Celebrating the heroes of Zimbabwe
This week, our team in Zimbabwe is celebrating Heroes’ Day. Curious about the significance of this occasion? In this blog post, we’ll unpack the captivating story behind this public holiday.
What is Heroes’ Day?
Heroes’ Day is observed every year on the second Monday in August. It’s a day when the entire nation comes together to honor and pay tribute to the extraordinary courage and unwavering bravery displayed by the nation in the pursuit for an independent, peaceful and free society.
History of Heroes’ Day
During the 1960s, the rise of African nationalism led to numerous countries throughout the continent breaking free from the grip of colonial domination and achieving independence. As a result, the British implemented a ‘no independence before majority rule’ for their remaining colonies. This did not sit well with the white minority rule in Zimbabwe who in turn, declared independence in November 1964.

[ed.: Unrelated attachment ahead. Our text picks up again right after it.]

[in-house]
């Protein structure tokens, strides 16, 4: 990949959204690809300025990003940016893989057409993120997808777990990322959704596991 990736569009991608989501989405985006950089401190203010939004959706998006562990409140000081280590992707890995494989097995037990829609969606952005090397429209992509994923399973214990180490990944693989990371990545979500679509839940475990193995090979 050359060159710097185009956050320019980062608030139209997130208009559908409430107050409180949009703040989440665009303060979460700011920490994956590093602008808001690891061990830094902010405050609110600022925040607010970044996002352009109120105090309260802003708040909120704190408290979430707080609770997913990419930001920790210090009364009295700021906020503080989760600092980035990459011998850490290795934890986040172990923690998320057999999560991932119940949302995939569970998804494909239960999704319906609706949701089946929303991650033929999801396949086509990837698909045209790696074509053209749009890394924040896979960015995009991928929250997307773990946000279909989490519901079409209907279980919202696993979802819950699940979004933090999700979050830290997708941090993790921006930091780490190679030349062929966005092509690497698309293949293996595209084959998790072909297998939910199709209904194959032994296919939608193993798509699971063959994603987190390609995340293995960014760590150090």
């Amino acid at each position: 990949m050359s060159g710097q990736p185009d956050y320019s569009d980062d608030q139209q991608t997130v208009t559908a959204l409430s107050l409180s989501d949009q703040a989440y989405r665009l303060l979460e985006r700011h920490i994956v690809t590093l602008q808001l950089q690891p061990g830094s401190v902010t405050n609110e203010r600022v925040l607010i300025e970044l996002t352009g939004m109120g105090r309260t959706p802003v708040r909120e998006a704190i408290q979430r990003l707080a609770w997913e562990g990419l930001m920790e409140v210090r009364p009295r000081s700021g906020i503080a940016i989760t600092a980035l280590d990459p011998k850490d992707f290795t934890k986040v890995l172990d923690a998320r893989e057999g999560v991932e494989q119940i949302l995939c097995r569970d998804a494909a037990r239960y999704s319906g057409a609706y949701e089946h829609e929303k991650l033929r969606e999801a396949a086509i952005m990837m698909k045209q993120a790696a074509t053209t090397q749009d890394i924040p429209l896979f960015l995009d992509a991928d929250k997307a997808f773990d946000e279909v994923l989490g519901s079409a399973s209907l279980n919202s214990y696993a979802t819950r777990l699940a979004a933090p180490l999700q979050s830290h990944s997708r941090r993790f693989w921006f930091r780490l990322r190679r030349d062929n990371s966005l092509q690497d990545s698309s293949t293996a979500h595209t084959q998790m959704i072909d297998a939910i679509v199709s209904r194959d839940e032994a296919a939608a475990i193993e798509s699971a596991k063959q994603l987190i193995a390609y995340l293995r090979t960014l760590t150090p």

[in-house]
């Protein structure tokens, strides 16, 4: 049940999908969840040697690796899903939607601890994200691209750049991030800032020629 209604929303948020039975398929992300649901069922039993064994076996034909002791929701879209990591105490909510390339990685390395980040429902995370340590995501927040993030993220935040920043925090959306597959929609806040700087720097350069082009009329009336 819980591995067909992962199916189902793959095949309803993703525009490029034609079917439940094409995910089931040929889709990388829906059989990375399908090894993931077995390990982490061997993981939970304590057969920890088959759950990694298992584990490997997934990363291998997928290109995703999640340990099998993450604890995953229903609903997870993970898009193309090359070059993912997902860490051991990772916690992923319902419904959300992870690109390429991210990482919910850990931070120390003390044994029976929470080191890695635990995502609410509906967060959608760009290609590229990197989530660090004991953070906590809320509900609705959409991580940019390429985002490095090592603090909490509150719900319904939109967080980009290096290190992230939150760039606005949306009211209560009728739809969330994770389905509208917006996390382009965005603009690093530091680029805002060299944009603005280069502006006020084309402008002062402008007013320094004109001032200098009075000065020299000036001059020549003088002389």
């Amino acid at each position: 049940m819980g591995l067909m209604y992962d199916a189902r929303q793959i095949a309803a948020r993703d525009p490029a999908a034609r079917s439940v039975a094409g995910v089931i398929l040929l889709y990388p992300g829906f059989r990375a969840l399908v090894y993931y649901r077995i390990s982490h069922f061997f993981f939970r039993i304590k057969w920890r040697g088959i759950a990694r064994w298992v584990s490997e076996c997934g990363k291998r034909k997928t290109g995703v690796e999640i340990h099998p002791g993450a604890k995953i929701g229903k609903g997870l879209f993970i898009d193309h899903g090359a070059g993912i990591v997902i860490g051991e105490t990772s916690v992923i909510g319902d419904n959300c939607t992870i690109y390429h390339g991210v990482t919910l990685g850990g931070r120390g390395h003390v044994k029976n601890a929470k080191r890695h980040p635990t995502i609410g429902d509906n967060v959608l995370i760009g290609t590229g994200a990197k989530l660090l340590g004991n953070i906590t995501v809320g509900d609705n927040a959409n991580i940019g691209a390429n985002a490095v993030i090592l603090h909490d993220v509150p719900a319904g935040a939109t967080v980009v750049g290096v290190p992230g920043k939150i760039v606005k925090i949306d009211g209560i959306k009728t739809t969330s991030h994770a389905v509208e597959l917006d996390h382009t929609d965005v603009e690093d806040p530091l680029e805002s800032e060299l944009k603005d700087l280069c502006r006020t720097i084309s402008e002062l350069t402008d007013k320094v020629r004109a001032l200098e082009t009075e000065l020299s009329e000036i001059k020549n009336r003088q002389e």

This resulted in a guerrilla war in which Joshua Nkomo’s Zimbabwe African People’s Union (ZAPU) and Robert Mugabe’s Zimbabwe African National Union (ZANU) joined forces to overthrow the government. After over 15 years, the war came to an end in 1980 with Rhodesia being renamed Zimbabwe. During that period, it is estimated that 10 000 guerilla fighters and 20 000 civilians lost their lives.
The Aftermath of the War
To pay tribute to all the lives lost during the fight for independence, the National Heroes’ Acre was erected. This 23-hectare site serves as both a burial ground and national heritage site. Located on a ridge, just seven kilometres from the capital city, Harare, the National Heroes’ Acre serves as a reminder of the bravery and selflessness for those that lost their lives during the war.
In conclusion, this day holds profound significance, as it allows Zimbabweans to reflect on their history, honor their heroes, and draw inspiration for the future.